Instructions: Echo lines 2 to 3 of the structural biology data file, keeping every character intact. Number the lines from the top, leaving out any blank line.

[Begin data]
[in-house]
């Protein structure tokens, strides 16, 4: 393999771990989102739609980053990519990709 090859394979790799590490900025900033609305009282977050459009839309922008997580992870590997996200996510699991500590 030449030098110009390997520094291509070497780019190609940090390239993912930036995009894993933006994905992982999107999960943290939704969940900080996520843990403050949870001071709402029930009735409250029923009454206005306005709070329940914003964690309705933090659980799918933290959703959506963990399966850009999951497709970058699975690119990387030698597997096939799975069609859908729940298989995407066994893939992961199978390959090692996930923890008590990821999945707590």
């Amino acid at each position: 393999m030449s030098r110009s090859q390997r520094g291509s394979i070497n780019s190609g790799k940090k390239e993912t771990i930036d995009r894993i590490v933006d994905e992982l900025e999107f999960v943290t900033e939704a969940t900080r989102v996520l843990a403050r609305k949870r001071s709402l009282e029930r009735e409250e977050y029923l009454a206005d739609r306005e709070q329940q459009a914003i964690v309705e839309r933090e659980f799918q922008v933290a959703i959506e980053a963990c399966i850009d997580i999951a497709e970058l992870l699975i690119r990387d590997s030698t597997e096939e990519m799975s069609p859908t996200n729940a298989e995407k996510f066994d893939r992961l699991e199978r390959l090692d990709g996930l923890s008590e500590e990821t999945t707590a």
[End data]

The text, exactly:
């Protein structure tokens, strides 16, 4: 393999771990989102739609980053990519990709 090859394979790799590490900025900033609305009282977050459009839309922008997580992870590997996200996510699991500590 030449030098110009390997520094291509070497780019190609940090390239993912930036995009894993933006994905992982999107999960943290939704969940900080996520843990403050949870001071709402029930009735409250029923009454206005306005709070329940914003964690309705933090659980799918933290959703959506963990399966850009999951497709970058699975690119990387030698597997096939799975069609859908729940298989995407066994893939992961199978390959090692996930923890008590990821999945707590």
């Amino acid at each position: 393999m030449s030098r110009s090859q390997r520094g291509s394979i070497n780019s190609g790799k940090k390239e993912t771990i930036d995009r894993i590490v933006d994905e992982l900025e999107f999960v943290t900033e939704a969940t900080r989102v996520l843990a403050r609305k949870r001071s709402l009282e029930r009735e409250e977050y029923l009454a206005d739609r306005e709070q329940q459009a914003i964690v309705e839309r933090e659980f799918q922008v933290a959703i959506e980053a963990c399966i850009d997580i999951a497709e970058l992870l699975i690119r990387d590997s030698t597997e096939e990519m799975s069609p859908t996200n729940a298989e995407k996510f066994d893939r992961l699991e199978r390959l090692d990709g996930l923890s008590e500590e990821t999945t707590a």